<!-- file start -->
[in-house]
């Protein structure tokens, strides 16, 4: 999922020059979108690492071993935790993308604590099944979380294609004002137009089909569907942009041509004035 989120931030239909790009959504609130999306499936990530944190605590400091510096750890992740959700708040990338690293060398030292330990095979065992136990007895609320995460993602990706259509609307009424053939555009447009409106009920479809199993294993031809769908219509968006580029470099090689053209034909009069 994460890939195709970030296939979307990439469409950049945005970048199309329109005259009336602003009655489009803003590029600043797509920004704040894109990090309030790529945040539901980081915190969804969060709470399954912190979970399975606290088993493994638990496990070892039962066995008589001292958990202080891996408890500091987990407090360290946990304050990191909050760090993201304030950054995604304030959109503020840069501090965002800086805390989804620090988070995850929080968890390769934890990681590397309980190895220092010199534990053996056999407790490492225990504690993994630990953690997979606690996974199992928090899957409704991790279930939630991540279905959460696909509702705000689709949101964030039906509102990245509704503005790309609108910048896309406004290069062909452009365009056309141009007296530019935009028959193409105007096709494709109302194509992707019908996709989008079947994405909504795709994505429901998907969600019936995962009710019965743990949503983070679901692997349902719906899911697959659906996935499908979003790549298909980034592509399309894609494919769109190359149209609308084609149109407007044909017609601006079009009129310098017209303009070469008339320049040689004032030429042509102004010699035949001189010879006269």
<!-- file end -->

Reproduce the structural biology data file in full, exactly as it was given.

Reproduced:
[in-house]
């Protein structure tokens, strides 16, 4: 999922020059979108690492071993935790993308604590099944979380294609004002137009089909569907942009041509004035 989120931030239909790009959504609130999306499936990530944190605590400091510096750890992740959700708040990338690293060398030292330990095979065992136990007895609320995460993602990706259509609307009424053939555009447009409106009920479809199993294993031809769908219509968006580029470099090689053209034909009069 994460890939195709970030296939979307990439469409950049945005970048199309329109005259009336602003009655489009803003590029600043797509920004704040894109990090309030790529945040539901980081915190969804969060709470399954912190979970399975606290088993493994638990496990070892039962066995008589001292958990202080891996408890500091987990407090360290946990304050990191909050760090993201304030950054995604304030959109503020840069501090965002800086805390989804620090988070995850929080968890390769934890990681590397309980190895220092010199534990053996056999407790490492225990504690993994630990953690997979606690996974199992928090899957409704991790279930939630991540279905959460696909509702705000689709949101964030039906509102990245509704503005790309609108910048896309406004290069062909452009365009056309141009007296530019935009028959193409105007096709494709109302194509992707019908996709989008079947994405909504795709994505429901998907969600019936995962009710019965743990949503983070679901692997349902719906899911697959659906996935499908979003790549298909980034592509399309894609494919769109190359149209609308084609149109407007044909017609601006079009009129310098017209303009070469008339320049040689004032030429042509102004010699035949001189010879006269």